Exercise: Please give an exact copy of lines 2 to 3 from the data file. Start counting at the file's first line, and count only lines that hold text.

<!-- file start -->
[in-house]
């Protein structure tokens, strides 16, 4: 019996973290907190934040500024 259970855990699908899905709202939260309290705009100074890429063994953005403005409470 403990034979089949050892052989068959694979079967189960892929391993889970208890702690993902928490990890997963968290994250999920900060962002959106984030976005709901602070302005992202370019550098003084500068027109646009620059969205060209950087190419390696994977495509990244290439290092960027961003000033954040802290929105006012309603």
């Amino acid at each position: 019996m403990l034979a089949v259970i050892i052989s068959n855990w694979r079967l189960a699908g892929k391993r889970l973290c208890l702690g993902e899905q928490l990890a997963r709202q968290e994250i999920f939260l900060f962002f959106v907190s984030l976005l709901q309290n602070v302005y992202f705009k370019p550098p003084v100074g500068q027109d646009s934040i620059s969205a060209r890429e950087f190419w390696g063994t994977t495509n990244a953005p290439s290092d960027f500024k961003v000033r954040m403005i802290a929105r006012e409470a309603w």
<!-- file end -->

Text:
């Protein structure tokens, strides 16, 4: 019996973290907190934040500024 259970855990699908899905709202939260309290705009100074890429063994953005403005409470 403990034979089949050892052989068959694979079967189960892929391993889970208890702690993902928490990890997963968290994250999920900060962002959106984030976005709901602070302005992202370019550098003084500068027109646009620059969205060209950087190419390696994977495509990244290439290092960027961003000033954040802290929105006012309603």
């Amino acid at each position: 019996m403990l034979a089949v259970i050892i052989s068959n855990w694979r079967l189960a699908g892929k391993r889970l973290c208890l702690g993902e899905q928490l990890a997963r709202q968290e994250i999920f939260l900060f962002f959106v907190s984030l976005l709901q309290n602070v302005y992202f705009k370019p550098p003084v100074g500068q027109d646009s934040i620059s969205a060209r890429e950087f190419w390696g063994t994977t495509n990244a953005p290439s290092d960027f500024k961003v000033r954040m403005i802290a929105r006012e409470a309603w």